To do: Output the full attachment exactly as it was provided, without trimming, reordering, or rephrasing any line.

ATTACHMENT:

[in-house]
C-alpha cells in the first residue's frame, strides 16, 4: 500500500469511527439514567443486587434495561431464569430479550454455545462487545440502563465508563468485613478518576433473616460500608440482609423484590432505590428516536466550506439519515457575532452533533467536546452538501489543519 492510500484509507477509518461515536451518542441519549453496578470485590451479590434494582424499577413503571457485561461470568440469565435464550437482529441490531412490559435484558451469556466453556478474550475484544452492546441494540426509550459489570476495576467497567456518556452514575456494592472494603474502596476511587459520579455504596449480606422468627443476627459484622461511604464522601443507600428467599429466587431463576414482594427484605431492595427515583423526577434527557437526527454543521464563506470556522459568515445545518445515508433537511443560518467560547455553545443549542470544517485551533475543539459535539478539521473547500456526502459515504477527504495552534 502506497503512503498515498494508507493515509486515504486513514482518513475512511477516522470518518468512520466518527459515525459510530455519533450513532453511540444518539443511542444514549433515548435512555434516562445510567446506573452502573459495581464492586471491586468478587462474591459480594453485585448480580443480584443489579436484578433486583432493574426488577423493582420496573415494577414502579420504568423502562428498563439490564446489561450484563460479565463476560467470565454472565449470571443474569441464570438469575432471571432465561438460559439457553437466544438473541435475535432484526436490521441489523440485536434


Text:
[in-house]
C-alpha cells in the first residue's frame, strides 16, 4: 500500500469511527439514567443486587434495561431464569430479550454455545462487545440502563465508563468485613478518576433473616460500608440482609423484590432505590428516536466550506439519515457575532452533533467536546452538501489543519 492510500484509507477509518461515536451518542441519549453496578470485590451479590434494582424499577413503571457485561461470568440469565435464550437482529441490531412490559435484558451469556466453556478474550475484544452492546441494540426509550459489570476495576467497567456518556452514575456494592472494603474502596476511587459520579455504596449480606422468627443476627459484622461511604464522601443507600428467599429466587431463576414482594427484605431492595427515583423526577434527557437526527454543521464563506470556522459568515445545518445515508433537511443560518467560547455553545443549542470544517485551533475543539459535539478539521473547500456526502459515504477527504495552534 502506497503512503498515498494508507493515509486515504486513514482518513475512511477516522470518518468512520466518527459515525459510530455519533450513532453511540444518539443511542444514549433515548435512555434516562445510567446506573452502573459495581464492586471491586468478587462474591459480594453485585448480580443480584443489579436484578433486583432493574426488577423493582420496573415494577414502579420504568423502562428498563439490564446489561450484563460479565463476560467470565454472565449470571443474569441464570438469575432471571432465561438460559439457553437466544438473541435475535432484526436490521441489523440485536434